Chinese Medical Journal

ORIGINAL ARTICLE
Year
: 2017  |  Volume : 130  |  Issue : 20  |  Page : 2410--2415

Characteristics of Mandarin Open-set Word Recognition Development among Chinese Children with Cochlear Implants


Ying Kong1, Xin Liu2, Sha Liu1, Yong-Xin Li3 
1 Beijing Tongren Hospital, Capital Medical University, Beijing Institute of Otolaryngology, Key Laboratory of Otolaryngology-Head and Neck Surgery, Capital Medical University, Ministry of Education, Beijing 100005, China
2 China Rehabilitation Research Center for Hearing and Speech Impairment, Beijing 100029, China
3 Department of Otolaryngology, Head and Neck Surgery, Beijing Tongren Hospital, Capital Medical University, Key Laboratory of Otolaryngology Head and Neck Surgery, Capital Medical University, Ministry of Education, Beijing 100730, China

Correspondence Address:
Yong-Xin Li
Department of Otolaryngology, Head and Neck Surgery, Beijing Tongren Hospital, Capital Medical University, Key Laboratory of Otolaryngology Head and Neck Surgery, Capital Medical University, Ministry of Education, Beijing 100730
China

Background: Cochlear implants (CIs) can improve speech recognition for children with severe congenital hearing loss, and open-set word recognition is an important efficacy measure. This study examined Mandarin open-set word recognition development among Chinese children with CIs and normal hearing (NH). Methods: This study included 457 children with CIs and 131 children with NH, who completed the Mandarin lexical neighborhood test. The results for children at 1–8 years after receiving their CIs were compared to those from the children with NH using linear regression analysis and analysis of variance. Results: Recognition of disyllabic easy words, disyllabic hard words, monosyllabic easy words, and monosyllabic hard words increased with time after CI implantation. Scores for cases with implantation before 3 years old were significantly better than those for implantation after 3 years old. There were significant differences in open-set word recognition between the CI and NH groups. For implantation before 2 years, there was no significant difference in recognition at the ages of 6–7 years, compared to 3-year-old children with NH, or at the age of 10 years, compared to 6-year-old children with NH. For implantation before 3 years, there was no significant difference in recognition at the ages of 8–9 years, compared to 3-year-old children with NH, or at the age of 10 years, compared to 6-year-old children with NH. For implantation after 3 years, there was a significant difference in recognition at the age of 13 years, compared to 3-year-old children with NH. Conclusions: Mandarin open-set word recognition increased with time after CI implantation, and the age at implantation had a significant effect on long-term speech recognition. Chinese children with CIs had delayed but similar development of recognition, compared to normal children. Early CI implantation can shorten the gap between children with CIs and normal children.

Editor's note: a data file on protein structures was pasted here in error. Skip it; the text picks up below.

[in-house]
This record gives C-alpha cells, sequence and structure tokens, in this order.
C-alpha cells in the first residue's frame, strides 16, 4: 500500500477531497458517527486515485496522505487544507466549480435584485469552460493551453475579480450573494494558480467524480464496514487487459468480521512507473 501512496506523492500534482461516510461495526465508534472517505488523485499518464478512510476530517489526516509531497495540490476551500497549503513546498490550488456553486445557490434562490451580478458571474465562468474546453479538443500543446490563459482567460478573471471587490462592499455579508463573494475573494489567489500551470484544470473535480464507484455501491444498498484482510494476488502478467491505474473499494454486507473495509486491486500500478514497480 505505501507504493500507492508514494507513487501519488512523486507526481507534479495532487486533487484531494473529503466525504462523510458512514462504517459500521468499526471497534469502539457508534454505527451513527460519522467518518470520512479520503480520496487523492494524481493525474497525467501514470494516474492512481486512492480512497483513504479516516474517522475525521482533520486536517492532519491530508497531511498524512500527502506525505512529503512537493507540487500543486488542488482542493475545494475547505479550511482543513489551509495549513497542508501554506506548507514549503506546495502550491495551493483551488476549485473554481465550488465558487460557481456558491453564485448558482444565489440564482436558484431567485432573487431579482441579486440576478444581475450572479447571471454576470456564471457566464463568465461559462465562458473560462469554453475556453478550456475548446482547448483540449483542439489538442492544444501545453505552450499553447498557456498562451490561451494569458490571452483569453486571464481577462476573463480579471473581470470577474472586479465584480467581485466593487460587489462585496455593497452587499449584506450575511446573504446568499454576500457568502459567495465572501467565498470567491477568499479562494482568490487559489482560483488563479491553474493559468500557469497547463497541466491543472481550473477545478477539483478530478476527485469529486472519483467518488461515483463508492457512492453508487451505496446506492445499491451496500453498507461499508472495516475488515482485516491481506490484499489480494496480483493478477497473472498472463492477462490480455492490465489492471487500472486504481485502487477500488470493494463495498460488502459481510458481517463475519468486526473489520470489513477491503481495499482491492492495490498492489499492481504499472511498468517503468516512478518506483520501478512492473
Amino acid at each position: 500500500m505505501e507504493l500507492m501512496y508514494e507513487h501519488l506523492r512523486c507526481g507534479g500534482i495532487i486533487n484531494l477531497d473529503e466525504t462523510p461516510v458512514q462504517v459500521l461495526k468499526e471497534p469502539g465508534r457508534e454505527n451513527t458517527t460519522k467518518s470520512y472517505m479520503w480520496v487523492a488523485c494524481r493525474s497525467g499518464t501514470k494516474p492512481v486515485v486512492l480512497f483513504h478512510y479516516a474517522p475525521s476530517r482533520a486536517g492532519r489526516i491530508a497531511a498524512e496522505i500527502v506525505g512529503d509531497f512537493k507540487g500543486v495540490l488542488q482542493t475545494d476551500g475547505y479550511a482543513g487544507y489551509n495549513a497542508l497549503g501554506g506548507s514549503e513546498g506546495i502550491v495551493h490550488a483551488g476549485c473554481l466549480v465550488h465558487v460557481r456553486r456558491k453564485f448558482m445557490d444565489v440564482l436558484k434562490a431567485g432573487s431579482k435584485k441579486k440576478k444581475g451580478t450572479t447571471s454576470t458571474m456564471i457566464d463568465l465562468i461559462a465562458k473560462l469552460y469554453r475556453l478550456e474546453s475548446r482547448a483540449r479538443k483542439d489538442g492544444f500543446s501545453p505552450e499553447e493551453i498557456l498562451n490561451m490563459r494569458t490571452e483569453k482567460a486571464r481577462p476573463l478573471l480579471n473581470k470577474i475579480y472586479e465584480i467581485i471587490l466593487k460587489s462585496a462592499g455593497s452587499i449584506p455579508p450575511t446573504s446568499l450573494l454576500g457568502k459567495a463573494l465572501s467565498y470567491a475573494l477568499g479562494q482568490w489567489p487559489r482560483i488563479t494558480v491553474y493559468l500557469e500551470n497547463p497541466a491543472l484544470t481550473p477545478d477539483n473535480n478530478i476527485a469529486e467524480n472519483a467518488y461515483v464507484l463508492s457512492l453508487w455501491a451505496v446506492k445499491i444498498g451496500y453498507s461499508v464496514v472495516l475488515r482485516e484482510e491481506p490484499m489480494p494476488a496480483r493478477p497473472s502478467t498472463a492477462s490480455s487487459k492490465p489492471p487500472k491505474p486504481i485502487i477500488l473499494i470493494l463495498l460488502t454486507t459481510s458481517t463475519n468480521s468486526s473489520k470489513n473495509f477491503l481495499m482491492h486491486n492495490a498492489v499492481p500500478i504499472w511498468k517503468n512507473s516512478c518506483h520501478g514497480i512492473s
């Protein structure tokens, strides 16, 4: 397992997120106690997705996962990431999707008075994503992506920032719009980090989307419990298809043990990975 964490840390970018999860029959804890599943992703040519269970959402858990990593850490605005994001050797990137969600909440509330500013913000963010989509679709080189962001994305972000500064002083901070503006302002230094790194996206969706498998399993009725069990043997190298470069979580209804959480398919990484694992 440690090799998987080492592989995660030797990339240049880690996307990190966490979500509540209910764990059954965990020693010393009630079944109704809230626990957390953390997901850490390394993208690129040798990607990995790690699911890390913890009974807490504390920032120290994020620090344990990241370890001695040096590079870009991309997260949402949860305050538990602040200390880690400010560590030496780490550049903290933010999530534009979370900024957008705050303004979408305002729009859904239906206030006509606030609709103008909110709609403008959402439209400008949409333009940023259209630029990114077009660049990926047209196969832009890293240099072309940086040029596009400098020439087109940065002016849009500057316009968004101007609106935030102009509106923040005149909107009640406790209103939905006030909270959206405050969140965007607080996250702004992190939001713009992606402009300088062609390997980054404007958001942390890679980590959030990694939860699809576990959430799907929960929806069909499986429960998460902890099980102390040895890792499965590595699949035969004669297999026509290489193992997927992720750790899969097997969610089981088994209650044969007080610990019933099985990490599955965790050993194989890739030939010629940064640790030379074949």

How to cite this article:
Kong Y, Liu X, Liu S, Li YX. Characteristics of Mandarin Open-set Word Recognition Development among Chinese Children with Cochlear Implants.Chin Med J 2017;130:2410-2415


How to cite this URL:
Kong Y, Liu X, Liu S, Li YX. Characteristics of Mandarin Open-set Word Recognition Development among Chinese Children with Cochlear Implants. Chin Med J [serial online] 2017 [cited 2017 Oct 23 ];130:2410-2415
Available from: http://www.cmj.org/article.asp?issn=0366-6999;year=2017;volume=130;issue=20;spage=2410;epage=2415;aulast=Kong;type=0